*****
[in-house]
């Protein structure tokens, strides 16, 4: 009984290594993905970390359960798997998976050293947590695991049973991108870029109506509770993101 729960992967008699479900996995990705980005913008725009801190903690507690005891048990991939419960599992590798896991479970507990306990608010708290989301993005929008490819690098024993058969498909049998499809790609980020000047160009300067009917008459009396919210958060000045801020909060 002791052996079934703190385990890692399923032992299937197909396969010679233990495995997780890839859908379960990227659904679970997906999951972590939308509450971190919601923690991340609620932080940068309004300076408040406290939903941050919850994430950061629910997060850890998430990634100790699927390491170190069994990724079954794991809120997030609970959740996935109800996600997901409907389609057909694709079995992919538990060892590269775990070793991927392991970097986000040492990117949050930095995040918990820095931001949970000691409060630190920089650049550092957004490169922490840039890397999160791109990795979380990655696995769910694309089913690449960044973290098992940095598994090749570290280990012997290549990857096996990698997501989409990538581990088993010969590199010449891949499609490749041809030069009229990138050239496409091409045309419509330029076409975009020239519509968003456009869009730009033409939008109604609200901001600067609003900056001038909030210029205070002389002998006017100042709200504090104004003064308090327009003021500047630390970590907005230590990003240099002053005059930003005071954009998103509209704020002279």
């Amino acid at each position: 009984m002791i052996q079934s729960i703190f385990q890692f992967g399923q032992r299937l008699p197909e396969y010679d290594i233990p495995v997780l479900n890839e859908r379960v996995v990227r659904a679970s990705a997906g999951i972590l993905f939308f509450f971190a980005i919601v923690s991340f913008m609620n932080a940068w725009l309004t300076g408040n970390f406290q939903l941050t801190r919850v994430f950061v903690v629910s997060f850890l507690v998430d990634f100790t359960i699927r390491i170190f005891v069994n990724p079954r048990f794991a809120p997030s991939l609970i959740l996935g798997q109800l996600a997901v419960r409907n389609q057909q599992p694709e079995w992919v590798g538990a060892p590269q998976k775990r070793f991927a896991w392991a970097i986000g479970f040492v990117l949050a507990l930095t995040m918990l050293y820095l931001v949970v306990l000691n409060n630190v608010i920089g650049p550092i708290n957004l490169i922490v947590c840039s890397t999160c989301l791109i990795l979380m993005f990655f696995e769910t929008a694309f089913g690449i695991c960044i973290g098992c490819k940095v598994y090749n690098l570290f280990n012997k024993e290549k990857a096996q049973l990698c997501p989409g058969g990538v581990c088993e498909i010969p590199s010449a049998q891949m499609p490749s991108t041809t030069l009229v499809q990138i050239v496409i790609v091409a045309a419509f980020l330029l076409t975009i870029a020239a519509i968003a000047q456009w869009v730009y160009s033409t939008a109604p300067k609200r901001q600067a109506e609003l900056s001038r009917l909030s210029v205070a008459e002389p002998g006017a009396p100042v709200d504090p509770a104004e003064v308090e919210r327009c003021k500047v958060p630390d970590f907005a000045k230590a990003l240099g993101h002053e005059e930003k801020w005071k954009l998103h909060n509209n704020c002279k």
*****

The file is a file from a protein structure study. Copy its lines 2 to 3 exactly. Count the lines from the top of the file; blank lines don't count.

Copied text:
């Protein structure tokens, strides 16, 4: 009984290594993905970390359960798997998976050293947590695991049973991108870029109506509770993101 729960992967008699479900996995990705980005913008725009801190903690507690005891048990991939419960599992590798896991479970507990306990608010708290989301993005929008490819690098024993058969498909049998499809790609980020000047160009300067009917008459009396919210958060000045801020909060 002791052996079934703190385990890692399923032992299937197909396969010679233990495995997780890839859908379960990227659904679970997906999951972590939308509450971190919601923690991340609620932080940068309004300076408040406290939903941050919850994430950061629910997060850890998430990634100790699927390491170190069994990724079954794991809120997030609970959740996935109800996600997901409907389609057909694709079995992919538990060892590269775990070793991927392991970097986000040492990117949050930095995040918990820095931001949970000691409060630190920089650049550092957004490169922490840039890397999160791109990795979380990655696995769910694309089913690449960044973290098992940095598994090749570290280990012997290549990857096996990698997501989409990538581990088993010969590199010449891949499609490749041809030069009229990138050239496409091409045309419509330029076409975009020239519509968003456009869009730009033409939008109604609200901001600067609003900056001038909030210029205070002389002998006017100042709200504090104004003064308090327009003021500047630390970590907005230590990003240099002053005059930003005071954009998103509209704020002279």
């Amino acid at each position: 009984m002791i052996q079934s729960i703190f385990q890692f992967g399923q032992r299937l008699p197909e396969y010679d290594i233990p495995v997780l479900n890839e859908r379960v996995v990227r659904a679970s990705a997906g999951i972590l993905f939308f509450f971190a980005i919601v923690s991340f913008m609620n932080a940068w725009l309004t300076g408040n970390f406290q939903l941050t801190r919850v994430f950061v903690v629910s997060f850890l507690v998430d990634f100790t359960i699927r390491i170190f005891v069994n990724p079954r048990f794991a809120p997030s991939l609970i959740l996935g798997q109800l996600a997901v419960r409907n389609q057909q599992p694709e079995w992919v590798g538990a060892p590269q998976k775990r070793f991927a896991w392991a970097i986000g479970f040492v990117l949050a507990l930095t995040m918990l050293y820095l931001v949970v306990l000691n409060n630190v608010i920089g650049p550092i708290n957004l490169i922490v947590c840039s890397t999160c989301l791109i990795l979380m993005f990655f696995e769910t929008a694309f089913g690449i695991c960044i973290g098992c490819k940095v598994y090749n690098l570290f280990n012997k024993e290549k990857a096996q049973l990698c997501p989409g058969g990538v581990c088993e498909i010969p590199s010449a049998q891949m499609p490749s991108t041809t030069l009229v499809q990138i050239v496409i790609v091409a045309a419509f980020l330029l076409t975009i870029a020239a519509i968003a000047q456009w869009v730009y160009s033409t939008a109604p300067k609200r901001q600067a109506e609003l900056s001038r009917l909030s210029v205070a008459e002389p002998g006017a009396p100042v709200d504090p509770a104004e003064v308090e919210r327009c003021k500047v958060p630390d970590f907005a000045k230590a990003l240099g993101h002053e005059e930003k801020w005071k954009l998103h909060n509209n704020c002279k």